battery chemistry

EV charging times, what is happening to my battery?

This article looks at what is going on inside the battery when you charge it, and what that means for you.

Its well known that allot of EV drivers worry about range, these tend to be those that have not owned an EV before. 

Most journeys are only local and the vast majority of EV charging will be done at home. You will plug your car in overnight, just like your phone, laptop etc.  

If you want to do longer trips, charging faster will enable you to travel further in a day or save you  money from the initial purchase by installing  a smaller battery pack.

Charging speeds depend on the type and amount of electricity available at the point of delivery, what charging kit you have in your car and the size of your battery.  There are three main tyoes at the point-of-delivery:

1: Rapid chargers that deliver 43kW AC and 50, 100, 150 or even 350kW DC

2: Fast chargers that deliver 7 or 22kW AC

3: Slow chargers of 3-7kW, includes charging at home (2.3kW) and plugging into street lights (5.5kW)

Your batteries store Direct Current (DC), while the electricity delivered from the national grid is Alternating Current (AC).  This means that before the electricity from the grid can charge up your batteries, it means it needs to be transformed into DC.  AC-DC transformers can be very efficient (>95%), but the large currents and power involved makes even a 5% loss a lot of heat that has to be dealt with. 

In an AC charger, this happens in your car, where the ability to get rid of large amounts of waste heat is limited.  In DC chargers it happens in the charge point, which is better able to reject waste heat, which is why DC chargers can provide more power.  However just because power can be delivered does not mean it can be used.

The speed at which each cell in your battery pack can charge is limited by your batteries chemistry.   For each battery chemistry there is a maximum charge (and discharge) current beyond it will heat up too much and reduce its life.  EV manufacturers have two basic strategies for this:

1: Remove the heat with a cooling system in the batteries, so you can dance closer to the edge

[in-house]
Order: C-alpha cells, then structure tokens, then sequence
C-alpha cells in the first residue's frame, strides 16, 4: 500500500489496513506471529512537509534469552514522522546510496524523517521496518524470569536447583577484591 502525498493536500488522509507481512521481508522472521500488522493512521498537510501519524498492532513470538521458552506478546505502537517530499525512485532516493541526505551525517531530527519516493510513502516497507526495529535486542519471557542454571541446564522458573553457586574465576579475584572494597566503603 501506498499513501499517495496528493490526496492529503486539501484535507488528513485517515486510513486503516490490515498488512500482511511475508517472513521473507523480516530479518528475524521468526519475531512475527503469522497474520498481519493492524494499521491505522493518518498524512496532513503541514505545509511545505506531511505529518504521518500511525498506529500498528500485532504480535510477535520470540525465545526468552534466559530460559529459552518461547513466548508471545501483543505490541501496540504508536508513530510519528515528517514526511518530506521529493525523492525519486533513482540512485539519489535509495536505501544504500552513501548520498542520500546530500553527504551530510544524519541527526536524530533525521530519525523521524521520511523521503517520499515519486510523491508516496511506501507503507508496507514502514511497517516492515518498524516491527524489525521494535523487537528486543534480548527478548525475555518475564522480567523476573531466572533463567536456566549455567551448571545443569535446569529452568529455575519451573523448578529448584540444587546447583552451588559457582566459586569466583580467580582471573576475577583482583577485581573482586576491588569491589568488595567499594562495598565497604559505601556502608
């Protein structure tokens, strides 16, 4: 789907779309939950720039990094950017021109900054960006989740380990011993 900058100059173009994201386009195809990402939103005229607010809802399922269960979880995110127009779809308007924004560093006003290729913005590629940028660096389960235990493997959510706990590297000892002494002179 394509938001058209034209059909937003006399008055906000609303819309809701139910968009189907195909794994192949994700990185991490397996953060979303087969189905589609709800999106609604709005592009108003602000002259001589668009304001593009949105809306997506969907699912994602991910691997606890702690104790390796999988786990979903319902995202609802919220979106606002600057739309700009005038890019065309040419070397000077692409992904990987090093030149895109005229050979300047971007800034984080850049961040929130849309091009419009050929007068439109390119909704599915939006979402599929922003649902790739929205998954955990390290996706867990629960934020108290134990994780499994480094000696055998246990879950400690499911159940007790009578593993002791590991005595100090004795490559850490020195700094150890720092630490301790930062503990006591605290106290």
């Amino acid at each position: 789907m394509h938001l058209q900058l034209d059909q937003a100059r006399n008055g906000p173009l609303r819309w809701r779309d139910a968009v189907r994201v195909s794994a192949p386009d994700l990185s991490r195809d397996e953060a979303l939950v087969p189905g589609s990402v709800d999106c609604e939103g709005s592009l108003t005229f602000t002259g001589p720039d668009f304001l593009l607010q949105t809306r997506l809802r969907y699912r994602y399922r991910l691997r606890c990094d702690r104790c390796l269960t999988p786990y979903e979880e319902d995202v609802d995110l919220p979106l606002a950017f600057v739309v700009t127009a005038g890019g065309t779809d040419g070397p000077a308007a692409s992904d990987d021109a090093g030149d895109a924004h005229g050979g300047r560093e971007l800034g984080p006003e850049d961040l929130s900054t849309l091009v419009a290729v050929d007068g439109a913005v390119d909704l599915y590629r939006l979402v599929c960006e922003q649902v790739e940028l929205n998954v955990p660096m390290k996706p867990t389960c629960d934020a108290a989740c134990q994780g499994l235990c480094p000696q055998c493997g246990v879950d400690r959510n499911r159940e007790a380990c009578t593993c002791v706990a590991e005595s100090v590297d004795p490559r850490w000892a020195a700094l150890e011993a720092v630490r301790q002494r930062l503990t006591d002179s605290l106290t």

2: Increase the car’s operating voltage: power = volts times amps, so increasing the volts means that

    over a given period you can pour in more power for the same maximum current.

Charging Lithium (Li) batteries is not linear either.  If you fully discharge a Li battery, you will destroy it.  So most cars won’t let you use the last 5-10%.  For most of the charging period – up to about 80% of charge – you are limited by current, so for any given charge current, charging strategies focus on the current/heat balance (current generates heat).  

For the last 10-20%, the battery chemistry starts limiting the current it can accept and as you get closer to the maximum battery voltage (batteries gain voltage as they charge) charging slows down dramatically.  

You can’t force it, to try and maintain the pace, because over-voltage will destroy the battery.   That’s why you often see rapid charging marketed as e.g. “40 minutes up to 80% of full charge”.  The part that is not stated, is that the last 20% can take several hours.

Depending on model, EVs can be recharged to 80% in as little as 20 minutes, though an average new EV would take around an hour on a standard 50 kW rapid charge point. Power from a unit represents the maximum charging speed available, though the car will reduce charging speed as the battery gets closer to full charge. As such, times are quoted for a charge to 80%, after which the charging speed tails off significantly. This maximises charging efficiency and helps protect the battery.

Rapid DC chargers provide power at 50 kW (125A), use either the CHAdeMO or CCS charging standards. These are the most common type of rapid EV charge points currently, having been the standard for the best part of a decade. Both connectors typically charge an EV to 80% in 20 minutes to an hour depending on battery capacity and starting state of charge.

Ultra-Rapid DC chargers provide power at 100 kW or more. These are typically either 100 kW, 150 kW, or 350 kW – though other maximum speeds between these figures are possible. These are the next-generation of rapid charge point, able to keep recharging times down despite battery capacities increasing in newer EVs.

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